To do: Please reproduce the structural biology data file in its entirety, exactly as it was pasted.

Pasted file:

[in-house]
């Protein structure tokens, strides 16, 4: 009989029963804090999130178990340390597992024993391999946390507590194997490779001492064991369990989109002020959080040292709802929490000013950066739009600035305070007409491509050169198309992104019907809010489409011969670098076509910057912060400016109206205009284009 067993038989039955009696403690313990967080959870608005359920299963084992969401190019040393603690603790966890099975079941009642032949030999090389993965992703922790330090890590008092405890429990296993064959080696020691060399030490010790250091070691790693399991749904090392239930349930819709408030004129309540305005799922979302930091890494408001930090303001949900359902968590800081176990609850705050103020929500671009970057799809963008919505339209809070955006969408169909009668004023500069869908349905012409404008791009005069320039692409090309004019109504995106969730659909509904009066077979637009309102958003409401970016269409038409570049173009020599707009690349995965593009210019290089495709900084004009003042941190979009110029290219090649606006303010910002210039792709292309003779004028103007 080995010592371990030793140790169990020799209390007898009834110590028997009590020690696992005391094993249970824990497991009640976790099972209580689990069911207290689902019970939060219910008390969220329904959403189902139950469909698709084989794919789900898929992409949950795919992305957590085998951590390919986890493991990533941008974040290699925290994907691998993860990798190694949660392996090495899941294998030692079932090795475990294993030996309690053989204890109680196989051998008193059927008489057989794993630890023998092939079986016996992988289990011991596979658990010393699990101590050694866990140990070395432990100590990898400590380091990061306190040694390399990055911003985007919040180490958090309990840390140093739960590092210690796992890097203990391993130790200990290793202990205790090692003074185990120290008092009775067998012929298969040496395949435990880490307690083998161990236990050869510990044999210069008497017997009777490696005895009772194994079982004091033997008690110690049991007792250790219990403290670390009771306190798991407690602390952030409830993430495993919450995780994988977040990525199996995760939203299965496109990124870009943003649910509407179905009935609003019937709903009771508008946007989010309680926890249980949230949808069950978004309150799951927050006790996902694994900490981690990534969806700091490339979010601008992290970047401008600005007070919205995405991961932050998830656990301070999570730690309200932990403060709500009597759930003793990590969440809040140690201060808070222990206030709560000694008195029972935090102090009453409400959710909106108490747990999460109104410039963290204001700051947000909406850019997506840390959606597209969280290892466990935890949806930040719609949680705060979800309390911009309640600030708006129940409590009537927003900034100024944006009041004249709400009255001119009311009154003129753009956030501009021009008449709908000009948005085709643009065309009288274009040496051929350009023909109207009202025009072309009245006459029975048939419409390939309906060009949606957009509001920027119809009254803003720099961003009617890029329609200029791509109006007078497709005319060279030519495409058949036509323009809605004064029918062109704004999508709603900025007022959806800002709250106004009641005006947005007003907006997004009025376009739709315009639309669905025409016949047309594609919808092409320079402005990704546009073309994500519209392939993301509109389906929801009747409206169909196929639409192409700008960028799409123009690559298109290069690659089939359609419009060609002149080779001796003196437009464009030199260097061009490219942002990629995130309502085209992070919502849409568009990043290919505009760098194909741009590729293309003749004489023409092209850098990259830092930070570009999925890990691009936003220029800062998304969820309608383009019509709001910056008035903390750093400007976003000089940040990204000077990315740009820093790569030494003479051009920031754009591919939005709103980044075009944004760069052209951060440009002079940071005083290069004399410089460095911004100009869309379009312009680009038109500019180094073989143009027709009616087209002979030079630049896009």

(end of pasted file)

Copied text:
[in-house]
């Protein structure tokens, strides 16, 4: 009989029963804090999130178990340390597992024993391999946390507590194997490779001492064991369990989109002020959080040292709802929490000013950066739009600035305070007409491509050169198309992104019907809010489409011969670098076509910057912060400016109206205009284009 067993038989039955009696403690313990967080959870608005359920299963084992969401190019040393603690603790966890099975079941009642032949030999090389993965992703922790330090890590008092405890429990296993064959080696020691060399030490010790250091070691790693399991749904090392239930349930819709408030004129309540305005799922979302930091890494408001930090303001949900359902968590800081176990609850705050103020929500671009970057799809963008919505339209809070955006969408169909009668004023500069869908349905012409404008791009005069320039692409090309004019109504995106969730659909509904009066077979637009309102958003409401970016269409038409570049173009020599707009690349995965593009210019290089495709900084004009003042941190979009110029290219090649606006303010910002210039792709292309003779004028103007 080995010592371990030793140790169990020799209390007898009834110590028997009590020690696992005391094993249970824990497991009640976790099972209580689990069911207290689902019970939060219910008390969220329904959403189902139950469909698709084989794919789900898929992409949950795919992305957590085998951590390919986890493991990533941008974040290699925290994907691998993860990798190694949660392996090495899941294998030692079932090795475990294993030996309690053989204890109680196989051998008193059927008489057989794993630890023998092939079986016996992988289990011991596979658990010393699990101590050694866990140990070395432990100590990898400590380091990061306190040694390399990055911003985007919040180490958090309990840390140093739960590092210690796992890097203990391993130790200990290793202990205790090692003074185990120290008092009775067998012929298969040496395949435990880490307690083998161990236990050869510990044999210069008497017997009777490696005895009772194994079982004091033997008690110690049991007792250790219990403290670390009771306190798991407690602390952030409830993430495993919450995780994988977040990525199996995760939203299965496109990124870009943003649910509407179905009935609003019937709903009771508008946007989010309680926890249980949230949808069950978004309150799951927050006790996902694994900490981690990534969806700091490339979010601008992290970047401008600005007070919205995405991961932050998830656990301070999570730690309200932990403060709500009597759930003793990590969440809040140690201060808070222990206030709560000694008195029972935090102090009453409400959710909106108490747990999460109104410039963290204001700051947000909406850019997506840390959606597209969280290892466990935890949806930040719609949680705060979800309390911009309640600030708006129940409590009537927003900034100024944006009041004249709400009255001119009311009154003129753009956030501009021009008449709908000009948005085709643009065309009288274009040496051929350009023909109207009202025009072309009245006459029975048939419409390939309906060009949606957009509001920027119809009254803003720099961003009617890029329609200029791509109006007078497709005319060279030519495409058949036509323009809605004064029918062109704004999508709603900025007022959806800002709250106004009641005006947005007003907006997004009025376009739709315009639309669905025409016949047309594609919808092409320079402005990704546009073309994500519209392939993301509109389906929801009747409206169909196929639409192409700008960028799409123009690559298109290069690659089939359609419009060609002149080779001796003196437009464009030199260097061009490219942002990629995130309502085209992070919502849409568009990043290919505009760098194909741009590729293309003749004489023409092209850098990259830092930070570009999925890990691009936003220029800062998304969820309608383009019509709001910056008035903390750093400007976003000089940040990204000077990315740009820093790569030494003479051009920031754009591919939005709103980044075009944004760069052209951060440009002079940071005083290069004399410089460095911004100009869309379009312009680009038109500019180094073989143009027709009616087209002979030079630049896009």